Robert Drake is believed to have been born at Halstead or Colchester, County Essex, England, in June or July of 1581.  He was baptized on July 23 of that year in Halstead.  Alternatively, some researchers assert that Robert was born in Devonshire, perhaps, Exeter.  This latter location probably derives from attempts to link him to the famous Drake family that included Sir Francis Drake, who in 1588 defeated the Spanish Armada and saved England from invasion.  However, Sir Francis had no children of his own and descent of the American Drake family is thought to be through one of his brothers, viz., Thomas or William, but this awaits definitive proof.2  Indeed, the County Essex location seems more likely since this part of England was strongly Puritan during the sixteenth century and provided many settlers of New England.  Moreover, according to his will, Robert was a serge-maker.  (Serge is a finely woven woolen cloth used for coats and other outer garments.)  Indeed, this occupation was common among the Puritan inhabitants of eastern England, e.g., County Essex.  Accordingly, it is probable that Robert married in England, but the name of his wife is entirely uncertain (although various names have been suggested, none of them should be regarded as factual).  Apparently she also died in England; however, by 1643 Robert Drake had emigrated with his children to Exeter Township in the Massachusetts Bay Colony, subsequently included in the Province of New Hampshire.3  (Exeter became the seat of Rockingham County, which was officially recognized in 1769.)  Moreover, on February 23, 1645 (1646 N. S.) Robert was granted pasture rights in Hampton Township.  He bought a house and lands on March 15, 1650 (1651 N. S.) and took the oath of fidelity on October 4, 1653, serving as a selectman in 1654.  Robert Drake took the oath of a freeman in 1663.  He made his will on May 18, 1663, which was proved April 14, 1668.4  In the will, Robert mentions two sons, viz., Nathaniel and Abraham, one daughter, Susanna, and several grandchildren.  He does not mention a son, Francis.  It has been widely speculated that this omission represents a religious dispute between father and son; however, if Robert wished to disinherit Francis, it would seem more likely that he would have mentioned him and would have left him a token legacy (perhaps, a few shillings).  Therefore, it seems more likely that Francis was not a son of Robert, although he may well have been a close relative.  Robert Drake died on January 14, 1667 (1668 N. S.) in Hampton Township, but no burial place is known.  It is reported that was a devout and eminently pious man.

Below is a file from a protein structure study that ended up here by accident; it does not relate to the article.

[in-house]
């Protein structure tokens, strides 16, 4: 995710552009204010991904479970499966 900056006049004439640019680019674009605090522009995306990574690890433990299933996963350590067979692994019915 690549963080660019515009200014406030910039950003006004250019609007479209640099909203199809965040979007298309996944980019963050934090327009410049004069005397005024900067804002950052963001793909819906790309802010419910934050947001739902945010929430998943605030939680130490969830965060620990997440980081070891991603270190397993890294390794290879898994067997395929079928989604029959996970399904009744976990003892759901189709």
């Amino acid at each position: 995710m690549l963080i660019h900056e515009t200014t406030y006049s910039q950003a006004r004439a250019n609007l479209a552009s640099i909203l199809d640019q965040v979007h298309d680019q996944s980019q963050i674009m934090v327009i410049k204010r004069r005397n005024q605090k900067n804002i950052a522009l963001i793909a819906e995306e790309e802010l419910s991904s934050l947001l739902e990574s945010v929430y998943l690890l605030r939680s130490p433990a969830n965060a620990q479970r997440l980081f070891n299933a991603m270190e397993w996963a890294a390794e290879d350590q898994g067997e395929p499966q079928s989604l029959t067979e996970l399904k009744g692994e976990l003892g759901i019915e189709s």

Source Notes and Citations: